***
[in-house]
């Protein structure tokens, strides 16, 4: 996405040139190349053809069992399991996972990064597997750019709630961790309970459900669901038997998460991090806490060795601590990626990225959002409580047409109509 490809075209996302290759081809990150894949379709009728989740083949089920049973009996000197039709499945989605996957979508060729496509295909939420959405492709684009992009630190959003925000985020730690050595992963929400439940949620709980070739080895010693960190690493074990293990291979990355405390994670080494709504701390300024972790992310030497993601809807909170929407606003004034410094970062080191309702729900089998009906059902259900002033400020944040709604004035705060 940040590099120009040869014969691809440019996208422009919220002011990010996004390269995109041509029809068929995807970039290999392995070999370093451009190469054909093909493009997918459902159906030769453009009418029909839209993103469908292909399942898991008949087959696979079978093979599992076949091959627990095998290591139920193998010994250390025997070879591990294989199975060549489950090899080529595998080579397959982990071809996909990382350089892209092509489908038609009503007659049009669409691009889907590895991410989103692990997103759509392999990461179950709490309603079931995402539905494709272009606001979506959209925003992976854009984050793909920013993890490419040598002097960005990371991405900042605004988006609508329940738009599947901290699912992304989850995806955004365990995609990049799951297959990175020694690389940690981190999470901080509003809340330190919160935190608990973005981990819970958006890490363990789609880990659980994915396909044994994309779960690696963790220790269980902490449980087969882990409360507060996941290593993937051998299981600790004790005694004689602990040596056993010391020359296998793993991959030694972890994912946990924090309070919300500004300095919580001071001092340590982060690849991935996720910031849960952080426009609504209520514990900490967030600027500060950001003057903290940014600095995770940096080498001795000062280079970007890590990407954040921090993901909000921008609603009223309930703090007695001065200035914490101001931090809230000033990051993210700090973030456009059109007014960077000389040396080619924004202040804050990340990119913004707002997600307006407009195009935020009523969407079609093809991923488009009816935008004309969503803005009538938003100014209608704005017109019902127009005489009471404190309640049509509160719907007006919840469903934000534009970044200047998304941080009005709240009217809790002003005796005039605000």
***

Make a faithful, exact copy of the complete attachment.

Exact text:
[in-house]
């Protein structure tokens, strides 16, 4: 996405040139190349053809069992399991996972990064597997750019709630961790309970459900669901038997998460991090806490060795601590990626990225959002409580047409109509 490809075209996302290759081809990150894949379709009728989740083949089920049973009996000197039709499945989605996957979508060729496509295909939420959405492709684009992009630190959003925000985020730690050595992963929400439940949620709980070739080895010693960190690493074990293990291979990355405390994670080494709504701390300024972790992310030497993601809807909170929407606003004034410094970062080191309702729900089998009906059902259900002033400020944040709604004035705060 940040590099120009040869014969691809440019996208422009919220002011990010996004390269995109041509029809068929995807970039290999392995070999370093451009190469054909093909493009997918459902159906030769453009009418029909839209993103469908292909399942898991008949087959696979079978093979599992076949091959627990095998290591139920193998010994250390025997070879591990294989199975060549489950090899080529595998080579397959982990071809996909990382350089892209092509489908038609009503007659049009669409691009889907590895991410989103692990997103759509392999990461179950709490309603079931995402539905494709272009606001979506959209925003992976854009984050793909920013993890490419040598002097960005990371991405900042605004988006609508329940738009599947901290699912992304989850995806955004365990995609990049799951297959990175020694690389940690981190999470901080509003809340330190919160935190608990973005981990819970958006890490363990789609880990659980994915396909044994994309779960690696963790220790269980902490449980087969882990409360507060996941290593993937051998299981600790004790005694004689602990040596056993010391020359296998793993991959030694972890994912946990924090309070919300500004300095919580001071001092340590982060690849991935996720910031849960952080426009609504209520514990900490967030600027500060950001003057903290940014600095995770940096080498001795000062280079970007890590990407954040921090993901909000921008609603009223309930703090007695001065200035914490101001931090809230000033990051993210700090973030456009059109007014960077000389040396080619924004202040804050990340990119913004707002997600307006407009195009935020009523969407079609093809991923488009009816935008004309969503803005009538938003100014209608704005017109019902127009005489009471404190309640049509509160719907007006919840469903934000534009970044200047998304941080009005709240009217809790002003005796005039605000």